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Why can’t we be friends? Hopkins and Norton.
Red Dragon, the third film to feature Anthony Hopkins as Dr. Hannibal Lecter, that oh-so-cultured and charming serial killer with a fondness for dining out — on his victims, gourmet-style — is actually a prelude to 1991’s Silence of the Lambs. It’s better than Ridley Scott’s gratuitously gruesome follow-up, Hannibal, in that it attempts to recreate the tone established by Jonathan Demme’s 1991 Oscar-winning hit, but lacks the unnerving in-your-face style that made Lambs such a great bone chiller.
Part of the problem is that we’ve been here before. Red Dragon, the original title of the Thomas Harris novel, was turned into Manhunter in 1986 by director Michael Mann (The Insider). Manhunter was a slick thriller, less grimy than glossy, but effective nonetheless. It starred CSI‘s William Petersen as FBI Agent Will Graham, a wonderfully creepy Tom Noonan as deranged killer Francis Dolarhyde, and Brian Cox as a subtle and sly yet menacing Lecter, who was captured by Graham and who is used (just as Clarice Starling used him in Lambs) to help snag the killer.
In the original, Lecter has two, maybe three scenes amounting to about ten minutes of screen time. In the latest Red Dragon, Lecter is given considerably more screen time — though he is cell-bound for much of it, in that eerie, dungeon-like facility in Baltimore, the corridors of which we first wandered in Lambs.
The movie isn’t about Lecter, though. It’s about Graham’s attempt to find Dolarhyde — tagged The Tooth Fairy because he takes a sizable bite out of his victims — before he murders again. From a purely narrative stand, Red Dragon is a keen look at detective work, a precursor to TV shows like CSI and Crossing Jordan. But there is something redundant about the whole affair — in part due to director Brett Ratner’s insistence to pay homage to Demme. Ratner is a perfectly competent director, but he’s not a great director. He can’t elevate the material beyond the mundane, and a few scenes that should raise goosebumps instead induce titters. The movie features fine, compelling performances from a high-pedigree cast, and has a few tense moments (including a dazzling, hold-your-breath finale that is, arguably, better than Manhunter‘s). But it lacks that special something that makes movies like this, well, special.
It may be that Ratner, best known for the two Rush Hour movies, lacks the visionary talent to carry off a project this demanding. Red Dragon feels like an overpriced, off-the-rack knock-off. It keeps harkening back to Lambs — from the cinematography to the music (composer Danny Elfman toys with, but doesn’t complete for copyright reasons, strains from Howard Shore’s memorable Lambs score). Add the fact that the plots are almost, but not quite, identical in the way that they play out (Thomas Harris is a good pulp fictionist, but Lambs was merely a refinement of a narrative structure he hit upon in Dragon), and you have a movie that doesn’t quite grip you the way it should. It kind of half-grips you, in between handfuls of popcorn.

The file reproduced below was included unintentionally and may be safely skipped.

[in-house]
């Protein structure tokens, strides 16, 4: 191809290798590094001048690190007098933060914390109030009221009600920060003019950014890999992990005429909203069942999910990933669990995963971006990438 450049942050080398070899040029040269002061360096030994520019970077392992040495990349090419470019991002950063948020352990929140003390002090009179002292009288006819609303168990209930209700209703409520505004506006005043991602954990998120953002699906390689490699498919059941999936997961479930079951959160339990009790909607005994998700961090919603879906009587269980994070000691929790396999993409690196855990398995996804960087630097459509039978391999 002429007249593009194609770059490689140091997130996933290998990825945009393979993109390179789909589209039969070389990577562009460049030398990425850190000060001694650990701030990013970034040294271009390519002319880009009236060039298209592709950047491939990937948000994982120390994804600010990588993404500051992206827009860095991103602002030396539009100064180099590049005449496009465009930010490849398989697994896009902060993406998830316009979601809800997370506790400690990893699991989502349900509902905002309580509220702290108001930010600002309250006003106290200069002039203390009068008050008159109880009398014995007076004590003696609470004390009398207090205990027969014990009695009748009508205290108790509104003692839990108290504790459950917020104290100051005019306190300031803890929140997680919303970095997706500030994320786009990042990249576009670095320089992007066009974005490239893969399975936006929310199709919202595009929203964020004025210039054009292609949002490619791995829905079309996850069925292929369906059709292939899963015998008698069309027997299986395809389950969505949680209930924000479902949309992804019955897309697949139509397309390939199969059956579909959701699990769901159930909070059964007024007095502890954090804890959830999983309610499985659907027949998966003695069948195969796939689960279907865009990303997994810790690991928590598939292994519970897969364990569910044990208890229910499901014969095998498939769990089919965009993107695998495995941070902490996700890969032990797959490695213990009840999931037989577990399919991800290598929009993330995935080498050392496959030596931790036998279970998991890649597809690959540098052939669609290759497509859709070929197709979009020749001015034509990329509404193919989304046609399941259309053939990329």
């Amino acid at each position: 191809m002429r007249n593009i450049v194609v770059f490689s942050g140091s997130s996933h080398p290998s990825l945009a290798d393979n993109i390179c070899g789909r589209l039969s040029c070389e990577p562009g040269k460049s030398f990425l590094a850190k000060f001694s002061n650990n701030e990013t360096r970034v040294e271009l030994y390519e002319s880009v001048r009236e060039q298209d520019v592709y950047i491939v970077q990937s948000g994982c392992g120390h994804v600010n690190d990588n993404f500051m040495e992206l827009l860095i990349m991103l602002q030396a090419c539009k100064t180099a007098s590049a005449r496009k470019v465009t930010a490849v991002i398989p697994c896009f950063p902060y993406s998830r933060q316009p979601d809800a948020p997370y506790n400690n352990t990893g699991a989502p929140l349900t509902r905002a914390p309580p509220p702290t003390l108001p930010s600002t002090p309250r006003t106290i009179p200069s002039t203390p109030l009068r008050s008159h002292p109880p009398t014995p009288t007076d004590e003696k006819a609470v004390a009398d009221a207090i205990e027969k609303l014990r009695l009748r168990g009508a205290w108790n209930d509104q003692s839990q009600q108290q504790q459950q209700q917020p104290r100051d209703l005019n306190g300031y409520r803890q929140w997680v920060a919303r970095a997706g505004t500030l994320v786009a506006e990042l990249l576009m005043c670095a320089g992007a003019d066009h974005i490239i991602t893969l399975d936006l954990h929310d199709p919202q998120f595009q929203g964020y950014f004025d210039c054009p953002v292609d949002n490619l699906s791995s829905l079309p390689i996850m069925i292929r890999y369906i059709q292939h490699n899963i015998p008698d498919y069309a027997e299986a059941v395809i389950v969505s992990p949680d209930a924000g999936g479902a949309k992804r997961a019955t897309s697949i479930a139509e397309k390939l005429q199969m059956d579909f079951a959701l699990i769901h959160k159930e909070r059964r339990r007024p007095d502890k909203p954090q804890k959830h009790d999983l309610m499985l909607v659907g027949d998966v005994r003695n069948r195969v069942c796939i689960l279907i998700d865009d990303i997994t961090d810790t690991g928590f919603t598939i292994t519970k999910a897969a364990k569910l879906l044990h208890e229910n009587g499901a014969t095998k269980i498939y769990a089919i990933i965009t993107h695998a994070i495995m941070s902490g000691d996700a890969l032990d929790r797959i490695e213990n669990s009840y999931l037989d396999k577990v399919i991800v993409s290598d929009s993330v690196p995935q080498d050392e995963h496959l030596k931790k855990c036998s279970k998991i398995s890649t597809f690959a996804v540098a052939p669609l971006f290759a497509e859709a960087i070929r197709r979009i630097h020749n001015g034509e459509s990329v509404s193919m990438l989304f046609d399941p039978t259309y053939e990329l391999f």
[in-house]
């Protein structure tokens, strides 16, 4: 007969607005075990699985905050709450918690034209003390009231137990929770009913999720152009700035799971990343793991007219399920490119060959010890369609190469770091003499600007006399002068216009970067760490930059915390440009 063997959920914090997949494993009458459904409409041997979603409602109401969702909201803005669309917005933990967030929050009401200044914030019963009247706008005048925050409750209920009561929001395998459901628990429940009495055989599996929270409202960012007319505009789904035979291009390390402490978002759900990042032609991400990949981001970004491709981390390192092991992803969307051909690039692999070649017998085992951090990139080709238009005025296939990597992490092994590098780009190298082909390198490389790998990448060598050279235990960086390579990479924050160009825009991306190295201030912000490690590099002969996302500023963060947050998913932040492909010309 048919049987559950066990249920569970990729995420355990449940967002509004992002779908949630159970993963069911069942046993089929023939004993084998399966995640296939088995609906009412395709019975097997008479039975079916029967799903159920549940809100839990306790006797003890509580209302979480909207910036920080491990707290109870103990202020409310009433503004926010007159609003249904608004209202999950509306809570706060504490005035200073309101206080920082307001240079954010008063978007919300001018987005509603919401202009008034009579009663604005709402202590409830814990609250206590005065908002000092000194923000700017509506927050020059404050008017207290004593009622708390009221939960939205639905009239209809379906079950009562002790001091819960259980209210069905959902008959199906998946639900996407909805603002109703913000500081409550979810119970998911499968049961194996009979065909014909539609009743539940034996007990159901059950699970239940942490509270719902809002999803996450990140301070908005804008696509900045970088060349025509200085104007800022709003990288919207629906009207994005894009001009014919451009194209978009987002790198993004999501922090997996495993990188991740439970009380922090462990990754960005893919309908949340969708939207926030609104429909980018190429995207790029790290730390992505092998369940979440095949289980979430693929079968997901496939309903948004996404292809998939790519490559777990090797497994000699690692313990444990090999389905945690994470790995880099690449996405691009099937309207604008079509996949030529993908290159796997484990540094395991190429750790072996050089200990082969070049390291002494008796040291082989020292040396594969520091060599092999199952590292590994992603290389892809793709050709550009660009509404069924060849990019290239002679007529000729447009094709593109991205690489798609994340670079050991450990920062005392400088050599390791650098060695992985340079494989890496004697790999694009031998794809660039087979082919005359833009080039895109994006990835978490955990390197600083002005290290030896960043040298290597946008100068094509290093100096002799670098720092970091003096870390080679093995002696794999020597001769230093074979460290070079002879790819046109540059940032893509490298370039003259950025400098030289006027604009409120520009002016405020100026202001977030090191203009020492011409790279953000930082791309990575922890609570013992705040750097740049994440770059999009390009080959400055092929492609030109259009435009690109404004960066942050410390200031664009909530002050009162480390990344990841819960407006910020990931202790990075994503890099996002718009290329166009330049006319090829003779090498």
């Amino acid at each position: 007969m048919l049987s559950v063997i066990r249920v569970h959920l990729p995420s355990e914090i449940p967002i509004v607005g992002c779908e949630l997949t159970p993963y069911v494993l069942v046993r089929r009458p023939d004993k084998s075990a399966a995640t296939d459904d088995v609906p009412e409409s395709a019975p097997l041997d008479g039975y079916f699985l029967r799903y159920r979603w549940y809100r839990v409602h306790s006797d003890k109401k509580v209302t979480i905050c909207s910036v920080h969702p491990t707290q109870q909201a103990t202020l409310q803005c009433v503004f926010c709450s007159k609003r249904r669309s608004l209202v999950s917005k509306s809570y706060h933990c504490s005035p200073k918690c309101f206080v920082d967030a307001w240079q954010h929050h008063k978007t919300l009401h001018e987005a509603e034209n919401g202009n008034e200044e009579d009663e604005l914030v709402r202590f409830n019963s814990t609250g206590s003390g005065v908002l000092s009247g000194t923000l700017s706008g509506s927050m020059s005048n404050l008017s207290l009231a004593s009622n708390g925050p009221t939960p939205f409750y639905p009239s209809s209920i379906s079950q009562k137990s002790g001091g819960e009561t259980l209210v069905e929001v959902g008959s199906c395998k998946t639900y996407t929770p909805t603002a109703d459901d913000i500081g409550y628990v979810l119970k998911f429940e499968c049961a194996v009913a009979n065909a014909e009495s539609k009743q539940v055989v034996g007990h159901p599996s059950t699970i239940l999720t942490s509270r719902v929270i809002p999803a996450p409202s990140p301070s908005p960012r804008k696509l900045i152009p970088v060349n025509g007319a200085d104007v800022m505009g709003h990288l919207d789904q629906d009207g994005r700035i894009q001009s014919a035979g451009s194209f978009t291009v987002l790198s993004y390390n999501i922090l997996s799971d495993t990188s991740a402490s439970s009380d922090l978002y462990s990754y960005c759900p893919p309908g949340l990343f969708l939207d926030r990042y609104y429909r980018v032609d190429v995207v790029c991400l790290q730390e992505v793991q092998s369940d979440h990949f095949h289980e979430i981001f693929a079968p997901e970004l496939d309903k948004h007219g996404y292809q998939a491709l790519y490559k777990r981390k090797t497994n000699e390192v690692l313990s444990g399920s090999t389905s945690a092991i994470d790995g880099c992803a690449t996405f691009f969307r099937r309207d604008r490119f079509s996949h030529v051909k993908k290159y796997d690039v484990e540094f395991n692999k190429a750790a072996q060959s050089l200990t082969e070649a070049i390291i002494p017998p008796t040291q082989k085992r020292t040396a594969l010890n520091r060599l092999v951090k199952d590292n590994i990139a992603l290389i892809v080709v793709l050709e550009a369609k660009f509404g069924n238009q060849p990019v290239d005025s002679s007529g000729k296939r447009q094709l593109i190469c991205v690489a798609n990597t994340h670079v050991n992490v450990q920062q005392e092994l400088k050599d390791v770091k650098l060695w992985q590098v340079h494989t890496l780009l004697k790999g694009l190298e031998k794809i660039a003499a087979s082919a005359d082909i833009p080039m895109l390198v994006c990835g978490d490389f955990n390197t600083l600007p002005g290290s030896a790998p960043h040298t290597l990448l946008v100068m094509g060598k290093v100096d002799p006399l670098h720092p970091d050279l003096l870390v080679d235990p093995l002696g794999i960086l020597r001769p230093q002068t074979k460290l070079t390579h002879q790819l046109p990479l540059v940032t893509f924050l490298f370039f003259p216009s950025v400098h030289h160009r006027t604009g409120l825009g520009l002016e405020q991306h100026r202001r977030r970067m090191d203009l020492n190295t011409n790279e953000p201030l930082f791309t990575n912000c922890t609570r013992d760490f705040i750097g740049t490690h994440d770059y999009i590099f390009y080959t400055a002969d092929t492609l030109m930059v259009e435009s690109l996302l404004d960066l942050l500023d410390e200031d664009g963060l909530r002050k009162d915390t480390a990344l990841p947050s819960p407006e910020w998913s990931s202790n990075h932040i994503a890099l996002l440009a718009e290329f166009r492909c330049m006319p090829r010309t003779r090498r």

There are some things of which to take note: Emily Watson, for instance, is stunning as a blind woman the shy, facially disfigured Dolarhyde (played in a patent madman-esque style by Ralph Fiennes) takes a romantic interest in. And Phillip Seymour Hoffman is perfect as a scuzzy tabloid reporter who has a rather sticky encounter with Dolarhyde. But Harvey Keitel, whose performances style is rush and eclectic, is miscast as FBI honcho Jack Crawford (why not bring back Scott Glenn?), and Edward Norton is too Boy Scout Goody Goody as the psychologically wounded Graham. And Hopkins? Let’s just say that he chews through the scenery like a billy goat set loose in a cardboard factory.
Red Dragon was made to make money, to cash in on the Anthony Hopkins as Lecter draw one last time. And a final scene featuring an exchange between Lecter and the icky Dr. Chilton (Anthony Heald, reprising his Lambs role) sets up the Demme film. It’s a shameless coda, clearly included to help tie the three films together and thereby aid in the creation of the inevitable Extra Super Special Edition DVD Box Set to come. But the brief thirty-seconds does insurmountable damage, cheapening the experience and exposing the film for the true money-grubber it is.
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